[Date Prev][Date Next][Thread Prev][Thread Next][Date Index][Thread Index]

[protozoa@tux.org: PIII Security Bypassed (fwd)]


Ciao, Hanno
|  Hanno Wagner  | Member of the HTML Writers Guild  | Rince@IRC      |
| Eine gewerbliche Nutzung meiner Email-Adressen ist nicht gestattet! |
| 74 a3 53 cc 0b 19 - we did it!          |    Generation @           |
"Plug & Play" ==
"Die Gebrauchsanweisung ist nicht rechtzeitig fertiggeworden." (Peter Berlich)

There was a thread some time ago about the specifics of the Pentium III
chip and its PSN..thought I'd pass this on in case anyone was interested.
Any thoughts?

    --------- K. Ellis -- KB3CWP  --  protozoa@tux.org  -------------
		"Praise Eris, and pass the ammo."
			(as seen in alt.sysadmin.recovery)


Pentium III serial number is soft switchable after all
Christian Persson

Intels privacy strategy changed again

The controversial serial number of the new Pentium III processors can be
read on the quiet after all. Contrary to Intels description so far, the
system architecture allows for individual identification by software
tricks without a users explicit allowance or notice.

Intels new technique for securing E-Commerce transactions already caused
quite a stir as the Pentium III presentations approached. Privacy
advocates expected the readable serial number to act as a "permanent
cookie" and to produce the completely transparent surfer. The processor
manufacturer appeased with the guarantee, the user would have full
control whether he would allow the read-out of the serial number. Once
switched off, the corresponding processor command could not be activated
until the next cold start.

This description has proved wrong. The processor expert of c't magazine,
Andreas Stiller, has figured out a procedure to switch on the command
for reading out the serial number by software. This procedure is based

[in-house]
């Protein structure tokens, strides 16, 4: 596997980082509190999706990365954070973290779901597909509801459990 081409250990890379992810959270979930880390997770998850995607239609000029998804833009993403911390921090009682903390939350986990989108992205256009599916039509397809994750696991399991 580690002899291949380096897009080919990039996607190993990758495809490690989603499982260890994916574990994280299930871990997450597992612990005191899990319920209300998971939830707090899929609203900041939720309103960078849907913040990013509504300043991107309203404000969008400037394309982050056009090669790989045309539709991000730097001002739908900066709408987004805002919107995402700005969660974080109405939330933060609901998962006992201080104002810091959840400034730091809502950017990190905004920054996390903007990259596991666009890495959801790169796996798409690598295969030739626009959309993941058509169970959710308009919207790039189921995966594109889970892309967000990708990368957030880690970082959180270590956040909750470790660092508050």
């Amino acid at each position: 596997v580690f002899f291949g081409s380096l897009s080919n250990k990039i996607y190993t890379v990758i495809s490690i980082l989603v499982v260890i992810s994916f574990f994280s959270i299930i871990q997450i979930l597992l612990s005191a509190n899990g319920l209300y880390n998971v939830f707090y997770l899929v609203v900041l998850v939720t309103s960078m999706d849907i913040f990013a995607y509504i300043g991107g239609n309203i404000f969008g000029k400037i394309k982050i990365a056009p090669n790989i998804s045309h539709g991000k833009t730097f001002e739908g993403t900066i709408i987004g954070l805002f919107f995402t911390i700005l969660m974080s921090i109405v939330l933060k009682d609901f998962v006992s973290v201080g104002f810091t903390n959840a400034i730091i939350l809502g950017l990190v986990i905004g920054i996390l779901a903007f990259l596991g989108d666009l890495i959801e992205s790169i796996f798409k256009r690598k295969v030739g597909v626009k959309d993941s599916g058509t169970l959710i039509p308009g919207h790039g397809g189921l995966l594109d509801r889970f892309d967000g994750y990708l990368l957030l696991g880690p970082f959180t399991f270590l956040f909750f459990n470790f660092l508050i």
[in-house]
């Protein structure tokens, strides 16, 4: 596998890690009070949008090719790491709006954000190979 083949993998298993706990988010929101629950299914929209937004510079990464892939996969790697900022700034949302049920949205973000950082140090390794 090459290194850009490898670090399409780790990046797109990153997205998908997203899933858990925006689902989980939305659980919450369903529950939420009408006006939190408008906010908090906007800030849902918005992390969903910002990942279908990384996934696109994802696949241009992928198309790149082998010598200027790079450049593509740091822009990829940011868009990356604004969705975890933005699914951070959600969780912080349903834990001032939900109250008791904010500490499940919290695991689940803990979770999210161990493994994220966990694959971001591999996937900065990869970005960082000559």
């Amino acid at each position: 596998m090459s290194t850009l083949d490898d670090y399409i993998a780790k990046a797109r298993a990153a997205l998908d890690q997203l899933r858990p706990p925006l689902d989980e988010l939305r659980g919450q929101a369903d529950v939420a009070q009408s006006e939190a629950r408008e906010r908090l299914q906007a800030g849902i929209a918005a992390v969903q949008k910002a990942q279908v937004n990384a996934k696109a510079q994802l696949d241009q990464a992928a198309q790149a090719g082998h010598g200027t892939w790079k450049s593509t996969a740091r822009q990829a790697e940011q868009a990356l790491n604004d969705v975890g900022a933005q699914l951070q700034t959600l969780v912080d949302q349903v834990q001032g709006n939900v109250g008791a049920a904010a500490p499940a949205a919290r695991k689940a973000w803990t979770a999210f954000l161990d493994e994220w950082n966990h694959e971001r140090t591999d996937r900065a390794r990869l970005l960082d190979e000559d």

on specific features of the processor architecture that are documented.
They would have got around in cracker circles sooner or later. A
spokesperson from Intel confirmed upon inquiry by c't, that the serial
number can be re-activated this way.

Intels solution is a renewed correction of announcements how privacy in
spite of the serial number could be guaranteed: whereas only a software
tool for switching the serial number on and off was intended so far, now
the PC manufacturers are encouraged to integrate the configuration of
the switching into the BIOS. This way, the switching on by software
could be prevented.  Earlier Intel had rejected this method with the
argument, changes in the BIOS setup could not be expected from untrained

Intel said that the BIOS manufacturers had been informed
correspondingly.  Also, they had been equipped with software samples. It
remains to be seen, how many manufacturers will be able to incorporate
appropriate BIOS functions into the first delivered Pentium III systems
and how they are configured by default. To top it all, the new privacy
concept has holes, too: after all, the BIOS setting has to be stored in
the CMOS memory. Someone who knows the respective BIOS very well can
crack this, too. (as)